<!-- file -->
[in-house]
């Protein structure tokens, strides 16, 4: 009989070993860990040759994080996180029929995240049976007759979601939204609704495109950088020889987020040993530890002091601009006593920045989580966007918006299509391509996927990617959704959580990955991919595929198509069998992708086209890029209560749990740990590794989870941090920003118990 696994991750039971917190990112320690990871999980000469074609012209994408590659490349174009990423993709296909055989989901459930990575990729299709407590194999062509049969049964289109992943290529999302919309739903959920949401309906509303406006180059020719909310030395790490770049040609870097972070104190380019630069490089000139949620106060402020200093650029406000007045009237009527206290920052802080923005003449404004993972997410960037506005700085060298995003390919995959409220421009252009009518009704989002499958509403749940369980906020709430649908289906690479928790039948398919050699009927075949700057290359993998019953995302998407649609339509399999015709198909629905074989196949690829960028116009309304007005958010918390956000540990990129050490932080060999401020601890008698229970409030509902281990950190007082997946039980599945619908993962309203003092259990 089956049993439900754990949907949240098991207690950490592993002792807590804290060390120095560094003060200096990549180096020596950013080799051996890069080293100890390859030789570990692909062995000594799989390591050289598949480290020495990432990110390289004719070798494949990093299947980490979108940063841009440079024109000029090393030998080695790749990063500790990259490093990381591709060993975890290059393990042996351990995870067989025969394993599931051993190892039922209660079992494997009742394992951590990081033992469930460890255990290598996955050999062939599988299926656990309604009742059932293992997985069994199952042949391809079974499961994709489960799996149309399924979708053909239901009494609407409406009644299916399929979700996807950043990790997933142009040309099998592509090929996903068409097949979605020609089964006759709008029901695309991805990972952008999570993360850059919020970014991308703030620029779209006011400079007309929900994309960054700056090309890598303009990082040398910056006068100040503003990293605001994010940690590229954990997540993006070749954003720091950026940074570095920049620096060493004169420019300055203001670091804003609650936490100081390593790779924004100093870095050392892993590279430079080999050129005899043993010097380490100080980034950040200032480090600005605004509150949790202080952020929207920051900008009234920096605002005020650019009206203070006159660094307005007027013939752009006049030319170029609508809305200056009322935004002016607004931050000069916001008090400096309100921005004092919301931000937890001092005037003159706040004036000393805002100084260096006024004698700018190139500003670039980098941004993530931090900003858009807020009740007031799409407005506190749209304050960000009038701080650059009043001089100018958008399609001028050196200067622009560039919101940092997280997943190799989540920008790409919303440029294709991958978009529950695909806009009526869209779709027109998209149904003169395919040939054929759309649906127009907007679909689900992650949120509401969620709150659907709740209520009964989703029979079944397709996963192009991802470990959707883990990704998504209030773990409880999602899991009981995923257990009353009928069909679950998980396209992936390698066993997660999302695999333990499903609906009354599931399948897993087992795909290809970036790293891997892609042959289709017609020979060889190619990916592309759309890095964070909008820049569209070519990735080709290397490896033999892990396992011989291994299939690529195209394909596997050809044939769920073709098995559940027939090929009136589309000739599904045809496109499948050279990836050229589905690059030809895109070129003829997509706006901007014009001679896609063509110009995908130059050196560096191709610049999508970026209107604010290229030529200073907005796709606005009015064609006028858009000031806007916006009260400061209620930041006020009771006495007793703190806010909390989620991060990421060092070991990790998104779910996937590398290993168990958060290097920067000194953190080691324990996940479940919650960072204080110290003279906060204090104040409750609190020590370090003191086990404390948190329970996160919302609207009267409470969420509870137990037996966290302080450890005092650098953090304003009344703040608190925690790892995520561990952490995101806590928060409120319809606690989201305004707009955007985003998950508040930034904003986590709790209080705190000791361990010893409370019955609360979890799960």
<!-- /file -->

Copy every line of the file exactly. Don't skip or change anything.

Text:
[in-house]
């Protein structure tokens, strides 16, 4: 009989070993860990040759994080996180029929995240049976007759979601939204609704495109950088020889987020040993530890002091601009006593920045989580966007918006299509391509996927990617959704959580990955991919595929198509069998992708086209890029209560749990740990590794989870941090920003118990 696994991750039971917190990112320690990871999980000469074609012209994408590659490349174009990423993709296909055989989901459930990575990729299709407590194999062509049969049964289109992943290529999302919309739903959920949401309906509303406006180059020719909310030395790490770049040609870097972070104190380019630069490089000139949620106060402020200093650029406000007045009237009527206290920052802080923005003449404004993972997410960037506005700085060298995003390919995959409220421009252009009518009704989002499958509403749940369980906020709430649908289906690479928790039948398919050699009927075949700057290359993998019953995302998407649609339509399999015709198909629905074989196949690829960028116009309304007005958010918390956000540990990129050490932080060999401020601890008698229970409030509902281990950190007082997946039980599945619908993962309203003092259990 089956049993439900754990949907949240098991207690950490592993002792807590804290060390120095560094003060200096990549180096020596950013080799051996890069080293100890390859030789570990692909062995000594799989390591050289598949480290020495990432990110390289004719070798494949990093299947980490979108940063841009440079024109000029090393030998080695790749990063500790990259490093990381591709060993975890290059393990042996351990995870067989025969394993599931051993190892039922209660079992494997009742394992951590990081033992469930460890255990290598996955050999062939599988299926656990309604009742059932293992997985069994199952042949391809079974499961994709489960799996149309399924979708053909239901009494609407409406009644299916399929979700996807950043990790997933142009040309099998592509090929996903068409097949979605020609089964006759709008029901695309991805990972952008999570993360850059919020970014991308703030620029779209006011400079007309929900994309960054700056090309890598303009990082040398910056006068100040503003990293605001994010940690590229954990997540993006070749954003720091950026940074570095920049620096060493004169420019300055203001670091804003609650936490100081390593790779924004100093870095050392892993590279430079080999050129005899043993010097380490100080980034950040200032480090600005605004509150949790202080952020929207920051900008009234920096605002005020650019009206203070006159660094307005007027013939752009006049030319170029609508809305200056009322935004002016607004931050000069916001008090400096309100921005004092919301931000937890001092005037003159706040004036000393805002100084260096006024004698700018190139500003670039980098941004993530931090900003858009807020009740007031799409407005506190749209304050960000009038701080650059009043001089100018958008399609001028050196200067622009560039919101940092997280997943190799989540920008790409919303440029294709991958978009529950695909806009009526869209779709027109998209149904003169395919040939054929759309649906127009907007679909689900992650949120509401969620709150659907709740209520009964989703029979079944397709996963192009991802470990959707883990990704998504209030773990409880999602899991009981995923257990009353009928069909679950998980396209992936390698066993997660999302695999333990499903609906009354599931399948897993087992795909290809970036790293891997892609042959289709017609020979060889190619990916592309759309890095964070909008820049569209070519990735080709290397490896033999892990396992011989291994299939690529195209394909596997050809044939769920073709098995559940027939090929009136589309000739599904045809496109499948050279990836050229589905690059030809895109070129003829997509706006901007014009001679896609063509110009995908130059050196560096191709610049999508970026209107604010290229030529200073907005796709606005009015064609006028858009000031806007916006009260400061209620930041006020009771006495007793703190806010909390989620991060990421060092070991990790998104779910996937590398290993168990958060290097920067000194953190080691324990996940479940919650960072204080110290003279906060204090104040409750609190020590370090003191086990404390948190329970996160919302609207009267409470969420509870137990037996966290302080450890005092650098953090304003009344703040608190925690790892995520561990952490995101806590928060409120319809606690989201305004707009955007985003998950508040930034904003986590709790209080705190000791361990010893409370019955609360979890799960």